5 Reasons Why You Can Be Denied Disability Benefits

Social Security cards and assorted cash

The Social Security Administration (SSA) offers Social Security Disability Insurance (SSDI) to workers who have continually contributed to the Social Security system. Supplemental Security Income (SSI) benefits low-income workers who have been disabled. It’s easy to consider why you think you are eligible for these benefits, but it can also be beneficial to consider the following reasons why you may not be eligible. If you need legal advice concerning your disability income, consult a Greensboro disability benefits lawyer from Mike Lewis Attorneys, proudly serving North Carolina for over two decades.

1. The Duration or Severity of Your Disability is Not Great Enough

The SSA evaluates each case individually in order to determine whether your specific impairment qualifies you for SSDI or SSI benefits. In general, the SSA requires that your injury or disability causes you severe limitations or impairments in order to qualify. They also stipulate that your injury is severe enough to affect you for at least a year or to eventually result in death. SSI applicants who are blind are the only exception to this duration requirement.

2. You Have Not Followed the Therapy Guidelines

If you are applying for disability income but are not following the mandated therapy prescribed by your doctor, the SSA has the right to deny you benefits. There are certain nonmedical and medical exceptions to this rule that may still allow you to receive benefits.

The SSA recognizes four main non-medical excuses for failing to comply with your prescribed therapy. You may be entitled to receive Social Security benefits if you do not follow your prescribed treatment for any of the following reasons.

  • The treatment prescribed by your doctor is unlikely to restore your ability enough to return to work.
  • Your doctor’s prescribed treatment conflicts with another doctor’s recommendations.
  • You do not have enough money to pay for your therapy or treatment.
  • The prescribed therapy goes against your religious beliefs.

3. Your Income is Too High

In order to receive SSDI benefits, your monthly income cannot exceed the limit for substantial gainful activity (SGA). This amount varies year to year, with the 2016 amount being $1,130 for non-blind applicants. The SGA limit only applies to income that your receive from work; it does not apply to money made from investments. Essentially, if your work income exceeds the SGA limit, you make too much money for the SSA to consider you disabled.

In order to receive SSI benefits, your income cannot exceed the SGA limit when you apply. The limit for any earned or unearned income is $1,500 per month, but anytime your income is greater than approximately $740-$800 per month, the amount you receive in SSI is reduced according to a certain formula. The amount that you make in order to qualify for SSI benefits only applies when you are applying for or collecting your SSI, meaning that you can increase your income after you are approved.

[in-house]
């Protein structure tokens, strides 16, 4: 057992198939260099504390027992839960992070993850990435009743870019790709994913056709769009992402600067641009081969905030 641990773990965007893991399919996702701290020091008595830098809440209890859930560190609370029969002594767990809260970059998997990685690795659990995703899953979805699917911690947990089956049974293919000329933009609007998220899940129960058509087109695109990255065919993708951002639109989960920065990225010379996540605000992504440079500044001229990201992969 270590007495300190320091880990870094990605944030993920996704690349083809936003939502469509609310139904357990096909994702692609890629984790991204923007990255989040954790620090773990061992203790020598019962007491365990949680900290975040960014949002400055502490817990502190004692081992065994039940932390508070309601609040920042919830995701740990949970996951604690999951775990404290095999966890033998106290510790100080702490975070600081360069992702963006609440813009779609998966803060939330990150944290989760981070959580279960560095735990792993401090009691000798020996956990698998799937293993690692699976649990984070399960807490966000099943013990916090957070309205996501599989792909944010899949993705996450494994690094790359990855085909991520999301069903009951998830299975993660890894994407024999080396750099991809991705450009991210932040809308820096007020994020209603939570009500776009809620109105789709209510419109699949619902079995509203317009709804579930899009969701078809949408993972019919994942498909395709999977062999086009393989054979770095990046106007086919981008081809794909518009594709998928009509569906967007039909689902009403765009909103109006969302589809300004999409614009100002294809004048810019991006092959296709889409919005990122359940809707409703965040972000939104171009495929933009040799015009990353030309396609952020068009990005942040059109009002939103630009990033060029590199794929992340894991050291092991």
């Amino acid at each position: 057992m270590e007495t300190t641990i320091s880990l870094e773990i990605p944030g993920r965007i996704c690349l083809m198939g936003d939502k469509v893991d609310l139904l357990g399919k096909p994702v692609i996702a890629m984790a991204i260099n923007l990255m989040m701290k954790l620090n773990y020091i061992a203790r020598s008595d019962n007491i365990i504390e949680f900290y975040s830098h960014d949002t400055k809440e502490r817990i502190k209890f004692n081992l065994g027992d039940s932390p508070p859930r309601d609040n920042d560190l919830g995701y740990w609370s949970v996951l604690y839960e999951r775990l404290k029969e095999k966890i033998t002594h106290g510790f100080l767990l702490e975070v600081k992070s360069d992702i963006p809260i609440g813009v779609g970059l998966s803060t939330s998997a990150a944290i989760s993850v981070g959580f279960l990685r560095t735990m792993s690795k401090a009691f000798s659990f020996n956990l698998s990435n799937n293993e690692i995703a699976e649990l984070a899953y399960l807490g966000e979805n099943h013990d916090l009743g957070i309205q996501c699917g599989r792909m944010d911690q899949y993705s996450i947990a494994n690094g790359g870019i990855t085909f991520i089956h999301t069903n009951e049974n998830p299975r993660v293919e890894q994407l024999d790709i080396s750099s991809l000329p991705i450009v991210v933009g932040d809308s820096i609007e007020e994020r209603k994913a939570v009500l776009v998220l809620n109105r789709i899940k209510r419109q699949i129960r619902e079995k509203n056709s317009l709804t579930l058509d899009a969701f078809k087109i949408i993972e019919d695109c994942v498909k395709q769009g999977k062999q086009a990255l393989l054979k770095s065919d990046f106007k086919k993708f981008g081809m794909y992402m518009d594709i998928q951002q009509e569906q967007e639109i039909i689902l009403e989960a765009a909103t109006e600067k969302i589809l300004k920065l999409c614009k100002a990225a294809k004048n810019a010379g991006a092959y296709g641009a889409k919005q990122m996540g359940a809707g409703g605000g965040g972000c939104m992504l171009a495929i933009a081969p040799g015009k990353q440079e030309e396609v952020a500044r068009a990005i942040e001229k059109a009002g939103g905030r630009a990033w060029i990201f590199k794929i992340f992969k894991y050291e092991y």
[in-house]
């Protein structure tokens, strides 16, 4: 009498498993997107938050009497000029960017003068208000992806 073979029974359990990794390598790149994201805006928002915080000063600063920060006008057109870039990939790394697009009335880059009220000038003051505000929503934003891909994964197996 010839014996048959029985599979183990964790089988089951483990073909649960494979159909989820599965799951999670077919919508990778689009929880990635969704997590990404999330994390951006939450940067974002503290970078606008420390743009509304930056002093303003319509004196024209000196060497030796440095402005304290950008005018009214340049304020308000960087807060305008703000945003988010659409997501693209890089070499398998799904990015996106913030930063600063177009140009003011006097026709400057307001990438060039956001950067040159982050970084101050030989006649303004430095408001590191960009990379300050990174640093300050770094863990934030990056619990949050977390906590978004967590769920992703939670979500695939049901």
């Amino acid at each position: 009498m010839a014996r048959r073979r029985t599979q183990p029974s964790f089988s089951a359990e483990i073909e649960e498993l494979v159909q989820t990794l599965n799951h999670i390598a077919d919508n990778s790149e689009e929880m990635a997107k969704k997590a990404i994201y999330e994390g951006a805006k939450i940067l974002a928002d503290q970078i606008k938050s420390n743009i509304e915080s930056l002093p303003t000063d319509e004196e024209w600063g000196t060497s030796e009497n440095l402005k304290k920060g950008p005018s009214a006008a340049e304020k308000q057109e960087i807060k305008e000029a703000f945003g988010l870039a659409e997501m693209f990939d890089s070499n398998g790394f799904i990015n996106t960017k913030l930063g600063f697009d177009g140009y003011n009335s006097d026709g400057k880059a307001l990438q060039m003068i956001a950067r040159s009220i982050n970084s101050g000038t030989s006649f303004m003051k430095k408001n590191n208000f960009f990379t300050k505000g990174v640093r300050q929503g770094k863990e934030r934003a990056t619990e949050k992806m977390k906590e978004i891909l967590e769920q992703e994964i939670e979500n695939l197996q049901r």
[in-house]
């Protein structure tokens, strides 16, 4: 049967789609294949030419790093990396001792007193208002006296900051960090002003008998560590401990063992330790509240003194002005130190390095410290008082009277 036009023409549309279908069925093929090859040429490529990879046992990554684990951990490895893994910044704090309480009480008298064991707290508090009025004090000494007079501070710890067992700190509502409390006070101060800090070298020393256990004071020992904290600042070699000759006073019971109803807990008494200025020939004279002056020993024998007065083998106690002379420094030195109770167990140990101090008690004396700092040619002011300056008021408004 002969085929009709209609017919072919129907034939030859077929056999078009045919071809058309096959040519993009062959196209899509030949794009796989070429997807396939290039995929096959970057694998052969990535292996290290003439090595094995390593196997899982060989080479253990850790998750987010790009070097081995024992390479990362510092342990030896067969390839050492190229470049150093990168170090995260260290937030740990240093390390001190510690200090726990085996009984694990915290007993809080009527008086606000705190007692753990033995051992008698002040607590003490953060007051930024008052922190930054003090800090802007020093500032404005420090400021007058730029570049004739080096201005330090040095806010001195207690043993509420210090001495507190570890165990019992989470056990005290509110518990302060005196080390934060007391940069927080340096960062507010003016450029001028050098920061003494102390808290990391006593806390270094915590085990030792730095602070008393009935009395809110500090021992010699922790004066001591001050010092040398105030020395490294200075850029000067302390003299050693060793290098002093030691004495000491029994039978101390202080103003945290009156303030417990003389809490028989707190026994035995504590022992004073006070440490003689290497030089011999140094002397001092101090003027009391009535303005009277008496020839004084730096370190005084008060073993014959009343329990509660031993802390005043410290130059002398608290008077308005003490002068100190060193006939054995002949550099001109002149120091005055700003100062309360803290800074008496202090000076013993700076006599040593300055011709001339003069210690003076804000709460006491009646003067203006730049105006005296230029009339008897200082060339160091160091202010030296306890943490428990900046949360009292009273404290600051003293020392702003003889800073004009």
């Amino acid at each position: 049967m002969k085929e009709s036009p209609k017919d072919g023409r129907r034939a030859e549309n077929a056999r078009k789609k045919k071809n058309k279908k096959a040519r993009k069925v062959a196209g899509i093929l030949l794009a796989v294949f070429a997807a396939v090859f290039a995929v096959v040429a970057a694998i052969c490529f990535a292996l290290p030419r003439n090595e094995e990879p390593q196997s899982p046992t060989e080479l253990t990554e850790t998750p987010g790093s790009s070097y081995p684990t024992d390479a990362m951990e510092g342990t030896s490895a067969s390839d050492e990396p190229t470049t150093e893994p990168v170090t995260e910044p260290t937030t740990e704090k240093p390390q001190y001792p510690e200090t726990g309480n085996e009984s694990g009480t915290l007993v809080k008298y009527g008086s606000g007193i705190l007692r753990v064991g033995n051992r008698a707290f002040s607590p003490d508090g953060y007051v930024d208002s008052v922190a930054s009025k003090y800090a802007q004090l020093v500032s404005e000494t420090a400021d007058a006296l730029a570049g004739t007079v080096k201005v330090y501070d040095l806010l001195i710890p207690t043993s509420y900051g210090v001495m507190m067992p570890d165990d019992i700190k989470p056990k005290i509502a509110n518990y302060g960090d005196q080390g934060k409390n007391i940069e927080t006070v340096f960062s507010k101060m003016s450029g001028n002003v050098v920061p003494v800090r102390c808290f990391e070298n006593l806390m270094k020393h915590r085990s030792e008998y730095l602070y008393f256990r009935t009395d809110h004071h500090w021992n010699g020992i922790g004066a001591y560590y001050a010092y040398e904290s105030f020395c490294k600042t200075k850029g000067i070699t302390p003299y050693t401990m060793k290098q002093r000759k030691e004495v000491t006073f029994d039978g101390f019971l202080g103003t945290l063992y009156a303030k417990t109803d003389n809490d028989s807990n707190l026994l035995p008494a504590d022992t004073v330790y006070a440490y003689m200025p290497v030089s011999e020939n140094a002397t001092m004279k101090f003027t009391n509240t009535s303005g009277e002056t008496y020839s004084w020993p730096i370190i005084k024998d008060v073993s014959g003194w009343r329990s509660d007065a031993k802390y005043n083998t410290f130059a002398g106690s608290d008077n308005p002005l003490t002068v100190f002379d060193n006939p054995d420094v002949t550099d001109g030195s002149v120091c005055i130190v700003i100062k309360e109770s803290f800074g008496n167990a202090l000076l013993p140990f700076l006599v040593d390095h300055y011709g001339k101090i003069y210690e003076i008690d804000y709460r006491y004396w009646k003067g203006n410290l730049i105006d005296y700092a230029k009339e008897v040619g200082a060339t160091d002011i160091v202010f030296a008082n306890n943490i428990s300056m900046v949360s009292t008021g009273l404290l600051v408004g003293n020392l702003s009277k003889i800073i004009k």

4. You Were Convicted of a Crime

Depending on the situations surrounding your crime and conviction, you may not be able to receive SSDI benefits. The SSA may deny you SSDI benefits if any of the following situations apply to you. You may, however, still be eligible for SSI benefits, but you cannot receive these benefits while you are actually incarcerated.

  • If you sustained your injury while committing a crime and were subsequently convicted of the felony, you cannot use your injury as a basis for applying for SSDI.
  • If you sustained your injury while in prison, you cannot use this as a basis for applying for SSDI benefits, although you may be eligible to apply after your release.
  • Finally, you may be denied SSDI benefits if you are imprisoned after being convicted of a felony. An exception is if you are in a rehabilitation program approved by the court that is likely to get you a job after your release from prison.

5. Your Disability is Drug or Alcohol Related

If an addiction to drugs or alcohol contributed to your disability, the SSA is not likely to grant you benefits. The only exception is if the SSA still rules you disabled after you discontinue your use of drugs or alcohol.

Contact a Greensboro Disability Benefits Lawyer

Determining whether someone is eligible to receive SSDI or SSI benefits is an extremely complex process. In order to ensure you are receiving the proper benefits, contact a local Greensboro disability benefits lawyer at Mike Lewis Attorneys today.

Call 866-299-1769 or use the Free Case Evaluation form to schedule a free consultation.
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